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Michael J. Fox Says That Parkinson’s ‘Sucks,’ But His Words And Action Inspire The World

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Michael J. Fox Says That Parkinson’s ‘Sucks,’ But His Words And Action Inspire The World

The documentary on the life of Michael J. Fox, a popular actor, had its world premiere at the Sundance Film Festival in Park City at the beginning of this year.

The film, produced by Academy Award winner Davis Guggenheim, recounts the rise to fame of the actor who appeared in such 80s classics as Back to the Future and the television sitcom Family Ties.

Michael and his wife Tracy Pollen attended a special screening of the film at the South by Southwest (SXSW) Film Festival in Austin, Texas.

Facebook/The Michael J. Fox Foundation for Parkinson’s Research

He talked candidly during the Q&A on living with Parkinson’s disease after learning he had it at the young age of 29. It wasn’t long after he and Tracy tied the knot and welcomed their first child into the world.

Tracy is a constant rock for her husband and has never abandoned him.

They’re trying their best to deal with Michael’s illness and are also actively raising money to support research towards a treatment or cure for Parkinson’s.

In 1998, he went public with his illness, and two years later, when his health deteriorated, he largely retired from performing.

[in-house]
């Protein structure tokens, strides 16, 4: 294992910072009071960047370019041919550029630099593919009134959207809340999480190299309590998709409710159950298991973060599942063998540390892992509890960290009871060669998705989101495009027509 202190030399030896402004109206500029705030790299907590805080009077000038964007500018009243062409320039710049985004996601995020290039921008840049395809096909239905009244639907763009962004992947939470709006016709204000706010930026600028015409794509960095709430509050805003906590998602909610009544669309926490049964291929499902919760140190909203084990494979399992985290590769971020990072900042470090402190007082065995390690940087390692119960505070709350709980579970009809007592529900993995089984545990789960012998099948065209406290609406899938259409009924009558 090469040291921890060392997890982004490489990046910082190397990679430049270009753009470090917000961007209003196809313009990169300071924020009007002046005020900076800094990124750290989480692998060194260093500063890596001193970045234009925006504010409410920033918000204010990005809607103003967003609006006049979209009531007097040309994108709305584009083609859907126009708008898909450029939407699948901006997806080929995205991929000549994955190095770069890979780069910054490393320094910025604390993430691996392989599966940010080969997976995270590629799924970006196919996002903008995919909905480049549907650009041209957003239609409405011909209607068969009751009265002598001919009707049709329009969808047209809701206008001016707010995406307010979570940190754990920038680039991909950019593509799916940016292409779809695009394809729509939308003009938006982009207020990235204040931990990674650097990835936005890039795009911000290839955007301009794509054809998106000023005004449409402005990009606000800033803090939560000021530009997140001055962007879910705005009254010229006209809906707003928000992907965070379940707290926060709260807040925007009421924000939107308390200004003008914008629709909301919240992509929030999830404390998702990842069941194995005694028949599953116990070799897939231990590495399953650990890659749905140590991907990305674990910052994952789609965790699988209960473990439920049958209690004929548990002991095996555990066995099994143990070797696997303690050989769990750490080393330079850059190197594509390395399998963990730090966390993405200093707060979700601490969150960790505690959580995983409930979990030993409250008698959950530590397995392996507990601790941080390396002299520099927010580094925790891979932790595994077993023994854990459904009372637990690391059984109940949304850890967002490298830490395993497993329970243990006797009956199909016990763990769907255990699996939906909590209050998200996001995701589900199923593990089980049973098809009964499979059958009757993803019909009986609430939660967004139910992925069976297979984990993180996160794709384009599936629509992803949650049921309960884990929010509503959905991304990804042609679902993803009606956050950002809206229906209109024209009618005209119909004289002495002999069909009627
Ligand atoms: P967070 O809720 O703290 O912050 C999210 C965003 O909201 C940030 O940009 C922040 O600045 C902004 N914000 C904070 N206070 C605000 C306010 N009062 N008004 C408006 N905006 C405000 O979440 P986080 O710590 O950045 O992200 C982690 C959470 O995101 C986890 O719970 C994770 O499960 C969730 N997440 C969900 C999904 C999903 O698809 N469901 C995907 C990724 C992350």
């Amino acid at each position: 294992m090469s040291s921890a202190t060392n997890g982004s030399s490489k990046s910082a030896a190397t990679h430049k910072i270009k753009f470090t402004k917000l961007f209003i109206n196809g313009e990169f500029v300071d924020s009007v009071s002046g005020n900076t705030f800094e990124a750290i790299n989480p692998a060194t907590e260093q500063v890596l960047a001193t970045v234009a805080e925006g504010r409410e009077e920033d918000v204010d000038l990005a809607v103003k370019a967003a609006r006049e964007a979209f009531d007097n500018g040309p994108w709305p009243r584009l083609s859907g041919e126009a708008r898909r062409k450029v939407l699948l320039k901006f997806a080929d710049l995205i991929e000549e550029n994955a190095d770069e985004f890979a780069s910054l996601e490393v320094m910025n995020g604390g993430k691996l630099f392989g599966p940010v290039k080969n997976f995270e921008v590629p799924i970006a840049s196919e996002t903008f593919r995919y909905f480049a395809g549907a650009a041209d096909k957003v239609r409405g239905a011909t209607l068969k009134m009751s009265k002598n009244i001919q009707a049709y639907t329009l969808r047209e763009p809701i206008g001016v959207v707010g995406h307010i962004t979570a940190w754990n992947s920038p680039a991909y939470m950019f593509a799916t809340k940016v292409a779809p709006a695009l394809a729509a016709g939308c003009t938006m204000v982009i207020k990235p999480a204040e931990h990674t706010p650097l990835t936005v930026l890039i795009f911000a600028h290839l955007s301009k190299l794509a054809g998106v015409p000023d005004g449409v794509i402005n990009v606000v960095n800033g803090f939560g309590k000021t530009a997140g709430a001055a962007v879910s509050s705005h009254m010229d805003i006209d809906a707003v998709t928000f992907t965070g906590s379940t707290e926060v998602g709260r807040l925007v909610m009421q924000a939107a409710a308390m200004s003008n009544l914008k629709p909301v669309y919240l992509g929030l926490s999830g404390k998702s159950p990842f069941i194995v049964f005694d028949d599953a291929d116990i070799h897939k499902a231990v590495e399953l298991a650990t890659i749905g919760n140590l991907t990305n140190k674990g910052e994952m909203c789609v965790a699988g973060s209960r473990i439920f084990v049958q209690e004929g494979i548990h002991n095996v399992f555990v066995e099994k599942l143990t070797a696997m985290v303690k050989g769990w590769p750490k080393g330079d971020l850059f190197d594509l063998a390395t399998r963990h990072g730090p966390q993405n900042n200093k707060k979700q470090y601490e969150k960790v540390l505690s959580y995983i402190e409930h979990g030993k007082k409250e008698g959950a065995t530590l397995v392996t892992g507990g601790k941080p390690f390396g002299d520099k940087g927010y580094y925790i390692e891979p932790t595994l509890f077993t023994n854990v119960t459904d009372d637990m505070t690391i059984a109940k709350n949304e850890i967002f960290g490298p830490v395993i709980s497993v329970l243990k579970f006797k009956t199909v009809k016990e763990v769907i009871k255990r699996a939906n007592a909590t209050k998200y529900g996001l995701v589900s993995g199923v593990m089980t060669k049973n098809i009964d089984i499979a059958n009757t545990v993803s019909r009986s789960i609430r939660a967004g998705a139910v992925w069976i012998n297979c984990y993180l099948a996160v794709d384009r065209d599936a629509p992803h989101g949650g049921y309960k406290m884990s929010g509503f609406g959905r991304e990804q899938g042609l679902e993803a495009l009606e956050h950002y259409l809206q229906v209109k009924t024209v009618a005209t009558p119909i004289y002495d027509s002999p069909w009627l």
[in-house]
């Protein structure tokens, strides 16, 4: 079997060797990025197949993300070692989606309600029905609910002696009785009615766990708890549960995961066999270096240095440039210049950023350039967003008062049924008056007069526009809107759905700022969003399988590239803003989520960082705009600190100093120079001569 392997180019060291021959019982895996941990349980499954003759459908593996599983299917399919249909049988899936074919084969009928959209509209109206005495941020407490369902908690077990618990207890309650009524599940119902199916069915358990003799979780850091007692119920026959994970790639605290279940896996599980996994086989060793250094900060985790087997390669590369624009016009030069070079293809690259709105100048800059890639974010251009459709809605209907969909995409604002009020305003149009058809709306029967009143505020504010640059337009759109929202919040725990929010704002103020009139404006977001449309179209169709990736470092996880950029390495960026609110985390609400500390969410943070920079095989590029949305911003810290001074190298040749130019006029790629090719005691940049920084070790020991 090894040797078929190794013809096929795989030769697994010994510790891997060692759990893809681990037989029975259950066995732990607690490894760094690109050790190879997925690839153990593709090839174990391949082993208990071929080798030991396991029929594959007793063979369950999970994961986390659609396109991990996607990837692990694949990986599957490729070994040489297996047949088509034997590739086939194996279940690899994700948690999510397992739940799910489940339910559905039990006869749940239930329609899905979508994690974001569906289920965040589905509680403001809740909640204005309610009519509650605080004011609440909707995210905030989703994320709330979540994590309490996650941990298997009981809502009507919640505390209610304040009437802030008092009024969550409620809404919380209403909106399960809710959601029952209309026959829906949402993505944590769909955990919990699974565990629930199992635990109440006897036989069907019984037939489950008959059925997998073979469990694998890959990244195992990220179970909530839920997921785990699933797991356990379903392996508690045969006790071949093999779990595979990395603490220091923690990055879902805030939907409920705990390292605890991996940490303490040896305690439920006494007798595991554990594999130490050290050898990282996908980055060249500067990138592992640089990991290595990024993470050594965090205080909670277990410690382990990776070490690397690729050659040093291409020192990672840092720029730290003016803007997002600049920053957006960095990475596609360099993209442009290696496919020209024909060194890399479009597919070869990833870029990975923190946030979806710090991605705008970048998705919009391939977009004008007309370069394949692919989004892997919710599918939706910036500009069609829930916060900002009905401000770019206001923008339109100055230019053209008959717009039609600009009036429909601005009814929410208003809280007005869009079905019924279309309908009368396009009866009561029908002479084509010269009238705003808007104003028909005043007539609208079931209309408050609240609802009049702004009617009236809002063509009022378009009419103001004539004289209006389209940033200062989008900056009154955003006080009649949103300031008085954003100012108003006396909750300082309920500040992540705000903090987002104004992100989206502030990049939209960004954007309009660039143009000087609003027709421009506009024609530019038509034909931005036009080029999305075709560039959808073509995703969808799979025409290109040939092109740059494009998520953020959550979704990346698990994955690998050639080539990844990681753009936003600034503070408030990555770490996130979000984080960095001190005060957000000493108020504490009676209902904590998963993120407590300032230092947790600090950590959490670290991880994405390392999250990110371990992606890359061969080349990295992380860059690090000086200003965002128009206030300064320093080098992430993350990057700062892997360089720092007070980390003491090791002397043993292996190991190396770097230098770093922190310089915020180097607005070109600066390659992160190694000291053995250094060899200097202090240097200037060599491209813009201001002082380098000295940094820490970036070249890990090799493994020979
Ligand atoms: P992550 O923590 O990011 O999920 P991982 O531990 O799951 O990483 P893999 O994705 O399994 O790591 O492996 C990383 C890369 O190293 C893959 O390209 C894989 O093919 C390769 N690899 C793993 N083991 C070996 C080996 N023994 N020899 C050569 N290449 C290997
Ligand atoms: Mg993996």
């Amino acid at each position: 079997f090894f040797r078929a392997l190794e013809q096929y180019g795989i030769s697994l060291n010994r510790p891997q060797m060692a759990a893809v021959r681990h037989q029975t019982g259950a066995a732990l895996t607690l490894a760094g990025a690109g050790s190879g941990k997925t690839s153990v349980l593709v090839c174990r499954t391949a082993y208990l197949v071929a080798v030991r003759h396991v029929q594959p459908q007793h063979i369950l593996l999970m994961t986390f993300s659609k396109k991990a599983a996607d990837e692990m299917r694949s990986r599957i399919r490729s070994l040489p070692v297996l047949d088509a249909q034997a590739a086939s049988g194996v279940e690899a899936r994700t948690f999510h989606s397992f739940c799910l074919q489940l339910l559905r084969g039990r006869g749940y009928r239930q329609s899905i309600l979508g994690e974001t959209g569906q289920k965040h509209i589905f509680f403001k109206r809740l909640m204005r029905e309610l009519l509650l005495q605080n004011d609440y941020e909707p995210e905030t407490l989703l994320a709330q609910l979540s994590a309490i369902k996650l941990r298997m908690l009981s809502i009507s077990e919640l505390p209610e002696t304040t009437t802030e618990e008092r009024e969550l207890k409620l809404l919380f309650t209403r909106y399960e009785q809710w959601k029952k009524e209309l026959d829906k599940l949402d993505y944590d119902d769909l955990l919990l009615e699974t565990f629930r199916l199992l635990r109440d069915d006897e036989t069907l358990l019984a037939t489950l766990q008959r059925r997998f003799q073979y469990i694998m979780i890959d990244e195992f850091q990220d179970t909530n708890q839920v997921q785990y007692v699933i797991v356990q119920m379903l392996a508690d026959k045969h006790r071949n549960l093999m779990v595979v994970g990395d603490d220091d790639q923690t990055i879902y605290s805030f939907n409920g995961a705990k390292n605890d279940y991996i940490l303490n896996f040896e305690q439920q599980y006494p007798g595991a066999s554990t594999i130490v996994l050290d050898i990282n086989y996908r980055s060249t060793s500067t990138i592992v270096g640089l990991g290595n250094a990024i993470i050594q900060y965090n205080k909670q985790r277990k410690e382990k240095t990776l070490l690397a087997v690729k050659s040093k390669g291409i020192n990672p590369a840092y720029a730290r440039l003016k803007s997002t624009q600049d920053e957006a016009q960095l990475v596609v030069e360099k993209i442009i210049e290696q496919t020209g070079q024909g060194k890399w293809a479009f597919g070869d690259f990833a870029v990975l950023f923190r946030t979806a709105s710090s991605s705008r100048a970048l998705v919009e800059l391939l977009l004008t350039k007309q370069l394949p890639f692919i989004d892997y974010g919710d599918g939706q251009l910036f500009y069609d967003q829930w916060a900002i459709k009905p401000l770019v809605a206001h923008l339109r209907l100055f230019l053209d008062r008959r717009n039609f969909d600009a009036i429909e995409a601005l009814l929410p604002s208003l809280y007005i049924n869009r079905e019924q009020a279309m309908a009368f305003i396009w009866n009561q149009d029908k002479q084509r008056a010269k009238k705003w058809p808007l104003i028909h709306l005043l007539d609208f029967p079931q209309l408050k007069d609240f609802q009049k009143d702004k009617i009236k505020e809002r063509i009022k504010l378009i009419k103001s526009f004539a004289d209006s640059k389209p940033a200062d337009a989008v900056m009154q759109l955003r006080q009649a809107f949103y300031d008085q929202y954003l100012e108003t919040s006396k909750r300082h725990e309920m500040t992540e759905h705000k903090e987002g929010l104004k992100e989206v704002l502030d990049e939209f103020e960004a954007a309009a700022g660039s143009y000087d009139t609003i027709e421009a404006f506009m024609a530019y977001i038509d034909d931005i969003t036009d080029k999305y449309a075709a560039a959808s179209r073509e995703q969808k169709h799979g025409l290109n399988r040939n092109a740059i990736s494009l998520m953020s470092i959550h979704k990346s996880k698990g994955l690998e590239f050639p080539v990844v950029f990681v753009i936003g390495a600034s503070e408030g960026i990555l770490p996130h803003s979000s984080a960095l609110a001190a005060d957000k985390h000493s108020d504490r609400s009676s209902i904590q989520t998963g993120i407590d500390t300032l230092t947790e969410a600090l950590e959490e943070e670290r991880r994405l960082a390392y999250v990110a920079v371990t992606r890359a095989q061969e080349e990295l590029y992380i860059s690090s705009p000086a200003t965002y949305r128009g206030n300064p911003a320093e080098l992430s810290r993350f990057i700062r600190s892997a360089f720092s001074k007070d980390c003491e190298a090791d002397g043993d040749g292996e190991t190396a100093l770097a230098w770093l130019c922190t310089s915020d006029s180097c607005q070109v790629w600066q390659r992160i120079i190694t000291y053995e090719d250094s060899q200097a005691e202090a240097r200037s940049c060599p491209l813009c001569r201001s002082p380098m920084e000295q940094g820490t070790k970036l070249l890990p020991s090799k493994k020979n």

It took young Michael a long time to come to terms with the fact, but he eventually determined to make the most of his life despite the hardships his illness imposed on him.

Image source: Alan Light/Flickr

“Parkinson’s sucks, but it’s a great life, so thank you for it,” the actor said. “Pity is a benign form of abuse. I can feel sorry for myself, but I don’t have time for that. There is stuff to be learned from this, so let’s do that and move on,” he continued.

“My fans have basically given me my life. I wanted to give these people who have done so much for me my time and gratitude. It was great for me to hear from all of you.”

In the past, the Spin City star spoke of the decision to continue making movies following the diagnosis and said, “I have no regrets. You do what you have to do, but you do not want to kill yourself. And that’s when I stopped.”

Michael and his wife, Megan, started the Michael J. Fox Foundation to help find a treatment for Parkinson’s disease.

As of now, it is the world’s leading non-profit funder of Parkinson’s disease study.

Time magazine named him one of the 100 people “whose power, talent or moral example is transforming the world” in 2007 for his work with patients suffering from the same disease he has.

Image source: Paul Hudson/Flickr

After the diagnosis, he continued performing but mostly did voiceovers for movies like Stuart Little and Disney’s Atlantis: The Lost Kingdom.

The actor has published four books: a memoir titled “Lucky Man” in 2002, another called “Always Looking Up: The Adventures of an Incurable Optimist” in 2009, “A Funny Thing Happened on the Road to the Future: Twists and Lessons Learned” in 2010, and “No Time Like the Future” on November 17, 2021.

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